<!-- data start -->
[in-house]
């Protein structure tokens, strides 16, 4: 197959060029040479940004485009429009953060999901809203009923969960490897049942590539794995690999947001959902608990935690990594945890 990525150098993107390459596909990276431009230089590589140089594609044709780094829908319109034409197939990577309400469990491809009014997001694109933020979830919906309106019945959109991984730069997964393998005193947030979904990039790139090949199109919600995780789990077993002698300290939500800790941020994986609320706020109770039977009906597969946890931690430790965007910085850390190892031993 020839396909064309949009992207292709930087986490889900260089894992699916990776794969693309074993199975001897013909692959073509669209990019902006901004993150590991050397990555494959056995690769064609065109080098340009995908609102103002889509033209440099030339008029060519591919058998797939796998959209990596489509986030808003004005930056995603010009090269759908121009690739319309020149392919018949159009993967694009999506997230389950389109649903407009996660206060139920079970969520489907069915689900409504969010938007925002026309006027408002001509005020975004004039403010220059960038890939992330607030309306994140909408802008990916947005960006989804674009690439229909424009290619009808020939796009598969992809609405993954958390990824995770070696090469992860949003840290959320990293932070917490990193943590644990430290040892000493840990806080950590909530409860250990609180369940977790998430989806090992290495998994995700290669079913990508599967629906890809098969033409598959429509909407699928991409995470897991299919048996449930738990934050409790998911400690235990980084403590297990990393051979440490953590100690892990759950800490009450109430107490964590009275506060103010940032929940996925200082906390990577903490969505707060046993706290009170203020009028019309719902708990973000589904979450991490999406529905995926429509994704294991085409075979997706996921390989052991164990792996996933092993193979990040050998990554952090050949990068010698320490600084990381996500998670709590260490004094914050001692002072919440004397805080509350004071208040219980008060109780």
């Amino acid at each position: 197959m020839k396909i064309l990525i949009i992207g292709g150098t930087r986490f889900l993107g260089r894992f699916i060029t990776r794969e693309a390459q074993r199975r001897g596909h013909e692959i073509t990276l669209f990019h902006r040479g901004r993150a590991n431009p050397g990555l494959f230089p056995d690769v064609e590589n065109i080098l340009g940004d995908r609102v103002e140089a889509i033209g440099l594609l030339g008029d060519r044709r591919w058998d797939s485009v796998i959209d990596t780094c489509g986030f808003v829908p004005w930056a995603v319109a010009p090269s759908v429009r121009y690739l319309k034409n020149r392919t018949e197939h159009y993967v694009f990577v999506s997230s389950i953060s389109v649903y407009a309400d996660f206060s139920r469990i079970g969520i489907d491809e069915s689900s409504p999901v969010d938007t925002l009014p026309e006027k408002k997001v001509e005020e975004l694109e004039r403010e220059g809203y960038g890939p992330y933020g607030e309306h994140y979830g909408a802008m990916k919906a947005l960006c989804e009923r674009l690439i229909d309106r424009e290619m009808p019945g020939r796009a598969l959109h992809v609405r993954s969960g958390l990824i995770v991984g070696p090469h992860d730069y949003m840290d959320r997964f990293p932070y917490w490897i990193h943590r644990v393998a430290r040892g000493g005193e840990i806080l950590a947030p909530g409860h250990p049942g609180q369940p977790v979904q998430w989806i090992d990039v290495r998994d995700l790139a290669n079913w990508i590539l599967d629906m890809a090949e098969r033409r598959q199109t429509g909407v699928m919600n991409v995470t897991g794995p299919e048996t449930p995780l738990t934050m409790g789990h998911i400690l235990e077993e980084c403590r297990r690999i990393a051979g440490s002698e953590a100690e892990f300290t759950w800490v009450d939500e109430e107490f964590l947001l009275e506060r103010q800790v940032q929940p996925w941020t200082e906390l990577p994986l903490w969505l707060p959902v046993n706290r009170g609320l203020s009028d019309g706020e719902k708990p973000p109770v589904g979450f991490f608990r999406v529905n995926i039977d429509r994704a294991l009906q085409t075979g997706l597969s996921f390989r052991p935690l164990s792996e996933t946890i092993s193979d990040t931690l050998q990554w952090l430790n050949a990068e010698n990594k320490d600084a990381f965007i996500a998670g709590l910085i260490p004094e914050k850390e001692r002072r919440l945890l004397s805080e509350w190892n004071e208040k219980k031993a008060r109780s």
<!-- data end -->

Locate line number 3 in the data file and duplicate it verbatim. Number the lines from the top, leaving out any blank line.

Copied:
């Amino acid at each position: 197959m020839k396909i064309l990525i949009i992207g292709g150098t930087r986490f889900l993107g260089r894992f699916i060029t990776r794969e693309a390459q074993r199975r001897g596909h013909e692959i073509t990276l669209f990019h902006r040479g901004r993150a590991n431009p050397g990555l494959f230089p056995d690769v064609e590589n065109i080098l340009g940004d995908r609102v103002e140089a889509i033209g440099l594609l030339g008029d060519r044709r591919w058998d797939s485009v796998i959209d990596t780094c489509g986030f808003v829908p004005w930056a995603v319109a010009p090269s759908v429009r121009y690739l319309k034409n020149r392919t018949e197939h159009y993967v694009f990577v999506s997230s389950i953060s389109v649903y407009a309400d996660f206060s139920r469990i079970g969520i489907d491809e069915s689900s409504p999901v969010d938007t925002l009014p026309e006027k408002k997001v001509e005020e975004l694109e004039r403010e220059g809203y960038g890939p992330y933020g607030e309306h994140y979830g909408a802008m990916k919906a947005l960006c989804e009923r674009l690439i229909d309106r424009e290619m009808p019945g020939r796009a598969l959109h992809v609405r993954s969960g958390l990824i995770v991984g070696p090469h992860d730069y949003m840290d959320r997964f990293p932070y917490w490897i990193h943590r644990v393998a430290r040892g000493g005193e840990i806080l950590a947030p909530g409860h250990p049942g609180q369940p977790v979904q998430w989806i090992d990039v290495r998994d995700l790139a290669n079913w990508i590539l599967d629906m890809a090949e098969r033409r598959q199109t429509g909407v699928m919600n991409v995470t897991g794995p299919e048996t449930p995780l738990t934050m409790g789990h998911i400690l235990e077993e980084c403590r297990r690999i990393a051979g440490s002698e953590a100690e892990f300290t759950w800490v009450d939500e109430e107490f964590l947001l009275e506060r103010q800790v940032q929940p996925w941020t200082e906390l990577p994986l903490w969505l707060p959902v046993n706290r009170g609320l203020s009028d019309g706020e719902k708990p973000p109770v589904g979450f991490f608990r999406v529905n995926i039977d429509r994704a294991l009906q085409t075979g997706l597969s996921f390989r052991p935690l164990s792996e996933t946890i092993s193979d990040t931690l050998q990554w952090l430790n050949a990068e010698n990594k320490d600084a990381f965007i996500a998670g709590l910085i260490p004094e914050k850390e001692r002072r919440l945890l004397s805080e509350w190892n004071e208040k219980k031993a008060r109780s």